22 Feb 2022
Reducing pesticide transport in surface and subsurface irrigation return flow in specialty crop production
Damon E. Abdi (Michigan State), James S. Owen Jr. (Virginia Tech), P. Christopher Wilson and Francisca O. Hinz (University of Florida), Bert Cregg and R. Thomas Fernandez (Michigan State)
Pesticides are most commonly transported in water. Excess irrigation water returns to the surrounding environment mainly via irrigation return flow (IRF- surface runoff and subsurface infiltration). We investigated irrigation methods (overhead at 0.75 inch/day, and an overhead treatment and a spray stake treatment based on soil moisture sensors) to determine effects on IRF volume and transport of pesticides. Learn about irrigation management practices that effectively limit pesticide movement, particularly highly mobile compounds.
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4 Oct 2021
Specialty crop retention reservoir performance and design considerations
Mohammed Nayeb Yazdi (Ohio State University), James S. Owen Jr (USDA), Steve W. Lyon (Ohio State University), and Sarah A. White (Clemson University)
Specialty crop production requires large volumes of water for irrigation and faces four interconnected water resource concerns: (1) water availability and security, (2) need for high water quality (3) management of irrigation return flow and operational water quality from production areas, and (4) increasing consumer and regulatory pressure to mitigate non-point source runoff. Retention reservoirs are an effective best management practice for extending water resources and reducing an adverse effect on the environment.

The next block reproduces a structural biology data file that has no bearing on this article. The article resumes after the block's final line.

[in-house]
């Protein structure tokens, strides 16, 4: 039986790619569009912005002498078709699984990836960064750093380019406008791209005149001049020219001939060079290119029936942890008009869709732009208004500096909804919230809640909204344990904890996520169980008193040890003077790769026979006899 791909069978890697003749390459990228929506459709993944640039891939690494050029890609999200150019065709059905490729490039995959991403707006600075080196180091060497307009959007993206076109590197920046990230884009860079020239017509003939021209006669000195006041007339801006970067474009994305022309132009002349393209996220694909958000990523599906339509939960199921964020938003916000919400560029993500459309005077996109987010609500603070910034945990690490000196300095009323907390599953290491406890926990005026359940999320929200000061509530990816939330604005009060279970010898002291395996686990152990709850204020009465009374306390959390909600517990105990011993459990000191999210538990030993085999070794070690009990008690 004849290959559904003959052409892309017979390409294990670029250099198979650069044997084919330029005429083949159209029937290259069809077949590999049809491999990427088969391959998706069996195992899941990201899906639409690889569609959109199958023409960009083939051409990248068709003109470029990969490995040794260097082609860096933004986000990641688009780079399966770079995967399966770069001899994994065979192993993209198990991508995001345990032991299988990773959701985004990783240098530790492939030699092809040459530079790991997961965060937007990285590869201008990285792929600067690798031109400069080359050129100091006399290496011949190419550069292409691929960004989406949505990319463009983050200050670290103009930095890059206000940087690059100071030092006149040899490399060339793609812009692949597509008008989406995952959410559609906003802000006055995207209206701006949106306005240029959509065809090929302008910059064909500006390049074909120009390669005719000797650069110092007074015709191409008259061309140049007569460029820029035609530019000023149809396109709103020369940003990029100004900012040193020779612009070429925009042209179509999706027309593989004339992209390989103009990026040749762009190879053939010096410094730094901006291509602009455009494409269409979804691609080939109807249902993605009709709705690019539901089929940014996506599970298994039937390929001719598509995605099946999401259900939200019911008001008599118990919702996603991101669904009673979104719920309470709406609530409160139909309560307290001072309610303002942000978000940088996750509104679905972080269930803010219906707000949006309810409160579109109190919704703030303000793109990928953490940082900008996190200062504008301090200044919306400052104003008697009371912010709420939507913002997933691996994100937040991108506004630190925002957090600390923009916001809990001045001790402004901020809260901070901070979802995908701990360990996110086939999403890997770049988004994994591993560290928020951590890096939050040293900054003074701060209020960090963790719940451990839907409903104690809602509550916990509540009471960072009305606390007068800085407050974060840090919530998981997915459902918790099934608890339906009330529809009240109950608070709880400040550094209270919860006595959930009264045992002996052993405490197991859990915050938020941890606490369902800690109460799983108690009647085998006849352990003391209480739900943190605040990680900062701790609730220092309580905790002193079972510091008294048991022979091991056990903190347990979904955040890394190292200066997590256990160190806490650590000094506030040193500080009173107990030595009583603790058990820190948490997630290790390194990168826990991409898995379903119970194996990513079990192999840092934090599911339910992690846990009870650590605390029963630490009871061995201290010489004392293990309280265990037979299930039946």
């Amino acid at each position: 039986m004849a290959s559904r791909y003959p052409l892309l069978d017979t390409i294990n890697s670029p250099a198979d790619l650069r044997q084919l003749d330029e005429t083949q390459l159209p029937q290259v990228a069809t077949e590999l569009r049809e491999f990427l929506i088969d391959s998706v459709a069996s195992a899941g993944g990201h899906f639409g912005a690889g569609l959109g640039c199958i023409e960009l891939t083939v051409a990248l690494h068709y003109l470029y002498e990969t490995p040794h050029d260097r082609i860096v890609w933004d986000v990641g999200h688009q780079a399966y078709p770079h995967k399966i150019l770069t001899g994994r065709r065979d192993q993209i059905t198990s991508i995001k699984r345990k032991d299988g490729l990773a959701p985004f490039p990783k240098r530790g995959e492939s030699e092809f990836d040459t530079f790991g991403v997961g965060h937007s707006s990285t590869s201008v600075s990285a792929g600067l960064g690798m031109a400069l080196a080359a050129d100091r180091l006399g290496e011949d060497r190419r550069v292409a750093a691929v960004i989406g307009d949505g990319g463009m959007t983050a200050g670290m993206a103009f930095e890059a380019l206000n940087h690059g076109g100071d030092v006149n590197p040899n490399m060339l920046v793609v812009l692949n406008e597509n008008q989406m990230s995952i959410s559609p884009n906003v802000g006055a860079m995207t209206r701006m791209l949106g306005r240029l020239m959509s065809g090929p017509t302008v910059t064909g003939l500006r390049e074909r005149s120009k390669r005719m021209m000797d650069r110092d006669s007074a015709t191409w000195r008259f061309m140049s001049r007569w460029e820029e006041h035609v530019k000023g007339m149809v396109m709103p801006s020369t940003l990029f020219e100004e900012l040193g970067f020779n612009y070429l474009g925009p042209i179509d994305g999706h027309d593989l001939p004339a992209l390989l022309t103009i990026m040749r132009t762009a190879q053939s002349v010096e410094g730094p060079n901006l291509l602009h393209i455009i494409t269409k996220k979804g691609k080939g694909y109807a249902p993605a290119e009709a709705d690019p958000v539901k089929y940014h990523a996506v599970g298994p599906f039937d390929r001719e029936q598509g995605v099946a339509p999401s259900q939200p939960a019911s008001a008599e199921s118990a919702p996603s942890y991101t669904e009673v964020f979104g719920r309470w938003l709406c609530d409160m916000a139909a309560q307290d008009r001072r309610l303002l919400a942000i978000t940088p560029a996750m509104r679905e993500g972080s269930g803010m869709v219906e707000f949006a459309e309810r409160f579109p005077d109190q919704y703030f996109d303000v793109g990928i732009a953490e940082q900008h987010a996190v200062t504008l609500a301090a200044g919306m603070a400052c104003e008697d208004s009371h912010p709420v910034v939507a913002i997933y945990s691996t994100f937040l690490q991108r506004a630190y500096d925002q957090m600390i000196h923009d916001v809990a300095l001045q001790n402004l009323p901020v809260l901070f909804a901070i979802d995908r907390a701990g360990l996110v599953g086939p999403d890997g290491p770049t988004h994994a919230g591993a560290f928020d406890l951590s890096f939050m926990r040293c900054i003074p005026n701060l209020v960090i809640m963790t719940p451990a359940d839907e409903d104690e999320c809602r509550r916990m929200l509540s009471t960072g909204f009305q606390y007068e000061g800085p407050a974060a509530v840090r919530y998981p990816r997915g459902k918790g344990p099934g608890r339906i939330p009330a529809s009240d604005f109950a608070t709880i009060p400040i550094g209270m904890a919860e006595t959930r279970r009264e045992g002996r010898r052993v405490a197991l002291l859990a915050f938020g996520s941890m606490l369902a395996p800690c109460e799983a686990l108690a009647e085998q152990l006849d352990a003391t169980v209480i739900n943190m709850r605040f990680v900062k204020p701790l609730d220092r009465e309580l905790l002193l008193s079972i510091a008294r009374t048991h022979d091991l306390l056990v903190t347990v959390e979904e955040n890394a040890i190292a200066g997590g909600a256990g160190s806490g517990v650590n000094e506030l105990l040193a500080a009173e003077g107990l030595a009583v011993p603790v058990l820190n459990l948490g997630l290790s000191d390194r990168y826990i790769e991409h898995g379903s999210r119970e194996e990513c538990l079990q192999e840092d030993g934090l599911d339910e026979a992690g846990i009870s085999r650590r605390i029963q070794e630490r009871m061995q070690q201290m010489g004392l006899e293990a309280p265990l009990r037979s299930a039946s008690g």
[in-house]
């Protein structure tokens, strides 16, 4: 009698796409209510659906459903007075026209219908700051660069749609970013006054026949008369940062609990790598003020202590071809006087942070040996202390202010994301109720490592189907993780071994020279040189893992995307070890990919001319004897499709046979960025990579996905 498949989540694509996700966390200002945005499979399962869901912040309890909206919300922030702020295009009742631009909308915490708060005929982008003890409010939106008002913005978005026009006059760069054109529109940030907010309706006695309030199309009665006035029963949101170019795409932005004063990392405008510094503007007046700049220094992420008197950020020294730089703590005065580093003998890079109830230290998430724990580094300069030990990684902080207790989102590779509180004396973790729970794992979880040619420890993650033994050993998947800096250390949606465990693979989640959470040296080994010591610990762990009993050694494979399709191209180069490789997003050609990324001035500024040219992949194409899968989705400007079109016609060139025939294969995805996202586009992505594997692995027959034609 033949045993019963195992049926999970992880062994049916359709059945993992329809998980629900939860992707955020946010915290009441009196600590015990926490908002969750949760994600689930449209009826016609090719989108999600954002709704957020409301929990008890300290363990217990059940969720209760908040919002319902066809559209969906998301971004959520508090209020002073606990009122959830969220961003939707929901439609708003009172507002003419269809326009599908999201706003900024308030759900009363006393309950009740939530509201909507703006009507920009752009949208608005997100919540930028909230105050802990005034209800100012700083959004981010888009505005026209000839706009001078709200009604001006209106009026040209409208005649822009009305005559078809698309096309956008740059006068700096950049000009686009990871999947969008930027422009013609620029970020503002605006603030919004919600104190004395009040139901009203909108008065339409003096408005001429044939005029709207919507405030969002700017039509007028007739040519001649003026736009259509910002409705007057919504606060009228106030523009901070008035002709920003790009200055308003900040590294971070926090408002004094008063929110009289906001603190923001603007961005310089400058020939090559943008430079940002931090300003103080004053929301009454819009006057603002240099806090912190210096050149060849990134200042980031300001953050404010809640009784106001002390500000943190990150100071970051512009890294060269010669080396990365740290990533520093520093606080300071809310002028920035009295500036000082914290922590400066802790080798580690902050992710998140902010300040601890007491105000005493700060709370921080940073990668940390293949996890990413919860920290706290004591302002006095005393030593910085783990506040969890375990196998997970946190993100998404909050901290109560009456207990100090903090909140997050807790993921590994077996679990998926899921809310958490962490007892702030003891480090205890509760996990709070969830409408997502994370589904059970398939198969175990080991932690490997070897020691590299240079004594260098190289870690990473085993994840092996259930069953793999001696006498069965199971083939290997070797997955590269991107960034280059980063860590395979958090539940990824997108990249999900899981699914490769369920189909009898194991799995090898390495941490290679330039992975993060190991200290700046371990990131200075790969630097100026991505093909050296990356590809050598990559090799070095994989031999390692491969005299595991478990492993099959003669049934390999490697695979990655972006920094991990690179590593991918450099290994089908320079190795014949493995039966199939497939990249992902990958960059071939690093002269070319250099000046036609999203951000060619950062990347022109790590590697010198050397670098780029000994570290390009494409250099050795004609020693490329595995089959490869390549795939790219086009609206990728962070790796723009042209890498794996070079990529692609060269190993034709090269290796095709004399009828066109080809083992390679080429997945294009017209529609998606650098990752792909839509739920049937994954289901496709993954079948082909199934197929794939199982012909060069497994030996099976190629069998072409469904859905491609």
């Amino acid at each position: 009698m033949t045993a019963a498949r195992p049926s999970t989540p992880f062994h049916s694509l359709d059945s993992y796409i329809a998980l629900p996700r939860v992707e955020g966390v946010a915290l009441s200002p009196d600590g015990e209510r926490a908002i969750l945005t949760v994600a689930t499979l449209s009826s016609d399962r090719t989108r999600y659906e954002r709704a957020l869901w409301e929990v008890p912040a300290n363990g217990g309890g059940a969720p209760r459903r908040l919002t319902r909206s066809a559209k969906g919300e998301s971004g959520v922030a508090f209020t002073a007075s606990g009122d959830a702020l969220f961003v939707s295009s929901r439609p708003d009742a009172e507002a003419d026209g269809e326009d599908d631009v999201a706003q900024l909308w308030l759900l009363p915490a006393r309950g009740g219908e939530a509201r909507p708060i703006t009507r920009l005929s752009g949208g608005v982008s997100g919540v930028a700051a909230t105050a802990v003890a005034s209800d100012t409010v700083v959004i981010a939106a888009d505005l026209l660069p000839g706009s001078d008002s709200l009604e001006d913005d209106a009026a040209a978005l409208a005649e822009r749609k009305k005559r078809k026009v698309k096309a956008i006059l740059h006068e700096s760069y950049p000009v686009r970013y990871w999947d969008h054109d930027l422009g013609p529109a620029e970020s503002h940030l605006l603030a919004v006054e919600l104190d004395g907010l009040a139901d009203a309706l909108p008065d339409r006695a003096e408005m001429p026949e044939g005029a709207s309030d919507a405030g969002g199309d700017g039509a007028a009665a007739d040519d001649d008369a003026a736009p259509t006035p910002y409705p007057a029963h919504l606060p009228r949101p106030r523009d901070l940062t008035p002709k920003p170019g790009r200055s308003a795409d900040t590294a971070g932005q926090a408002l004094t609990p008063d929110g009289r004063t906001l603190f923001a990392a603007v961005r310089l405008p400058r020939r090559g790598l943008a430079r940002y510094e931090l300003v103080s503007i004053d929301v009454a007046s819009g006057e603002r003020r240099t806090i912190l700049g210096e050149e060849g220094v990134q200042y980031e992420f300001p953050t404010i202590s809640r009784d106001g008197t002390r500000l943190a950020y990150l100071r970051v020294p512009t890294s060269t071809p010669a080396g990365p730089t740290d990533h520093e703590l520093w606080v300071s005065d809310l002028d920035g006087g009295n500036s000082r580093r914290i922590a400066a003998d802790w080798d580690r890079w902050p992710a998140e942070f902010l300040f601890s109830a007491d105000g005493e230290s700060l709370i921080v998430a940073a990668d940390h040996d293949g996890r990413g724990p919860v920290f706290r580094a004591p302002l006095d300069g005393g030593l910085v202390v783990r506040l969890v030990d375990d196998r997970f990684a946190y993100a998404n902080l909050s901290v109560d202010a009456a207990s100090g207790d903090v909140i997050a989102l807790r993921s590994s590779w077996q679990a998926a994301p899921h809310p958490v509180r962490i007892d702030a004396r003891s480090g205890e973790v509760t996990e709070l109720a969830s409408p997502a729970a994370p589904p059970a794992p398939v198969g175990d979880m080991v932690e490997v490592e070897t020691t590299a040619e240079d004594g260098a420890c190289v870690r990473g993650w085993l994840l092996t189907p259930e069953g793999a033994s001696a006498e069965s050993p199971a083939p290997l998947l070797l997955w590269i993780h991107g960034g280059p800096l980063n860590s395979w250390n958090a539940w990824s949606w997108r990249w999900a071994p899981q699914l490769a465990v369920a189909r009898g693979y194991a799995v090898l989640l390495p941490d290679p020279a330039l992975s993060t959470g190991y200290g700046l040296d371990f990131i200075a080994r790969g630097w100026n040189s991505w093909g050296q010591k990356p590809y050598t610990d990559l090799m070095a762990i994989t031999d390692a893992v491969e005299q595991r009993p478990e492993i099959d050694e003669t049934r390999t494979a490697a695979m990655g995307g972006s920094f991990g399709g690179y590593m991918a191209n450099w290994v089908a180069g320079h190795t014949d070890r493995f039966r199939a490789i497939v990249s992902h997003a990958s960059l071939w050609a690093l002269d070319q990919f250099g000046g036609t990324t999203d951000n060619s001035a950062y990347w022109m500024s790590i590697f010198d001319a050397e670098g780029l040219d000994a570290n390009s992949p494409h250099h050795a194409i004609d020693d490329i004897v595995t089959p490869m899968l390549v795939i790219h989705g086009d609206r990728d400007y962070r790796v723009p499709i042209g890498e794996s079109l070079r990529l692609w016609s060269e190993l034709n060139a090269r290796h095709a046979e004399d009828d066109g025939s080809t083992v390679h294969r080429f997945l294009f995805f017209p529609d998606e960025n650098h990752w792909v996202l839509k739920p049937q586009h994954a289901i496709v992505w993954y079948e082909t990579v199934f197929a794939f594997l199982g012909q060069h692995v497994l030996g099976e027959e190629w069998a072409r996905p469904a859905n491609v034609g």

Read the research article to learn about various treatment processes within retention reservoirs in specialty crops.
10 Aug 2020
Nutrient and pesticide remediation using a two-stage bioreactor-adsorptive system under two hydraulic retention times
Damon E. Abdi, James S. Owen Jr, Julie C. Brindley, Anna C. Birnbaum, P. Chris Wilson, Francisca O. Hinza, Gemma Reguera, Joo-Young Lee, Bert M. Cregg, Daniel R. Kort, R. Thomas Fernandez
Nutrients and pesticides in irrigation return flow from agricultural operations pose an environmental risk. Water treatment systems, such as woodchip bioreactors and expanded aggregate filters, can be used to remediate these contaminants. Our objectives were to investigate agrochemical removal with these systems when operated under an extended hydraulic retention time (HRT) of 3 days and a rapid HRT of 21 minutes. A 3 day HRT effectively reduced nitrate and phosphate below 0.2 ppm in woodchip bioreactors and expanded shale filters, respectively; while a 21 minute HRT was sufficient for removing 50-75% of influent pesticide content but not for nutrient removal.
Click here to read the research article